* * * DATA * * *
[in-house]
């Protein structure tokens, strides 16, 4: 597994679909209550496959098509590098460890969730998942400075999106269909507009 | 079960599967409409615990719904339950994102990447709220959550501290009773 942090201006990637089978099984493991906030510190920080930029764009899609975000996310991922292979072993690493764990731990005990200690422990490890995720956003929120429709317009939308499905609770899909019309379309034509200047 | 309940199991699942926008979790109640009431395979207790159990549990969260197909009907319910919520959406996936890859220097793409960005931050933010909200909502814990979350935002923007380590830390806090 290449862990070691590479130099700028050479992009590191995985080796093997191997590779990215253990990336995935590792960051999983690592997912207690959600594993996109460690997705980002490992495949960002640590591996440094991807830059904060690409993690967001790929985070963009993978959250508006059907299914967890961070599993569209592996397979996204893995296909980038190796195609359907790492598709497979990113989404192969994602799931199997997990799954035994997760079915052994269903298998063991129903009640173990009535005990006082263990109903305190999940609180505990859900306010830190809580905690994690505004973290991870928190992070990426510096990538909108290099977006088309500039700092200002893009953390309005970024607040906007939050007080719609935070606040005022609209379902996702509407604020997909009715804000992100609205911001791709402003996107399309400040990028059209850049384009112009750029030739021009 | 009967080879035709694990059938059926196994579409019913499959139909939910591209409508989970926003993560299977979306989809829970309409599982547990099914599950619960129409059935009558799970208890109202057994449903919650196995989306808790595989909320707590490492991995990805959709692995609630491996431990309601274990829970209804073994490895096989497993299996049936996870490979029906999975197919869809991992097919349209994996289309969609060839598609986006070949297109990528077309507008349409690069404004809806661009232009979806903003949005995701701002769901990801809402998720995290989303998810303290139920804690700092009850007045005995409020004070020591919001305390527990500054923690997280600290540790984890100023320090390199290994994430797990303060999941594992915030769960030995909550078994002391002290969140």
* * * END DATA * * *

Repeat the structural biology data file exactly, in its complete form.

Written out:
[in-house]
């Protein structure tokens, strides 16, 4: 597994679909209550496959098509590098460890969730998942400075999106269909507009 | 079960599967409409615990719904339950994102990447709220959550501290009773 942090201006990637089978099984493991906030510190920080930029764009899609975000996310991922292979072993690493764990731990005990200690422990490890995720956003929120429709317009939308499905609770899909019309379309034509200047 | 309940199991699942926008979790109640009431395979207790159990549990969260197909009907319910919520959406996936890859220097793409960005931050933010909200909502814990979350935002923007380590830390806090 290449862990070691590479130099700028050479992009590191995985080796093997191997590779990215253990990336995935590792960051999983690592997912207690959600594993996109460690997705980002490992495949960002640590591996440094991807830059904060690409993690967001790929985070963009993978959250508006059907299914967890961070599993569209592996397979996204893995296909980038190796195609359907790492598709497979990113989404192969994602799931199997997990799954035994997760079915052994269903298998063991129903009640173990009535005990006082263990109903305190999940609180505990859900306010830190809580905690994690505004973290991870928190992070990426510096990538909108290099977006088309500039700092200002893009953390309005970024607040906007939050007080719609935070606040005022609209379902996702509407604020997909009715804000992100609205911001791709402003996107399309400040990028059209850049384009112009750029030739021009 | 009967080879035709694990059938059926196994579409019913499959139909939910591209409508989970926003993560299977979306989809829970309409599982547990099914599950619960129409059935009558799970208890109202057994449903919650196995989306808790595989909320707590490492991995990805959709692995609630491996431990309601274990829970209804073994490895096989497993299996049936996870490979029906999975197919869809991992097919349209994996289309969609060839598609986006070949297109990528077309507008349409690069404004809806661009232009979806903003949005995701701002769901990801809402998720995290989303998810303290139920804690700092009850007045005995409020004070020591919001305390527990500054923690997280600290540790984890100023320090390199290994994430797990303060999941594992915030769960030995909550078994002391002290969140």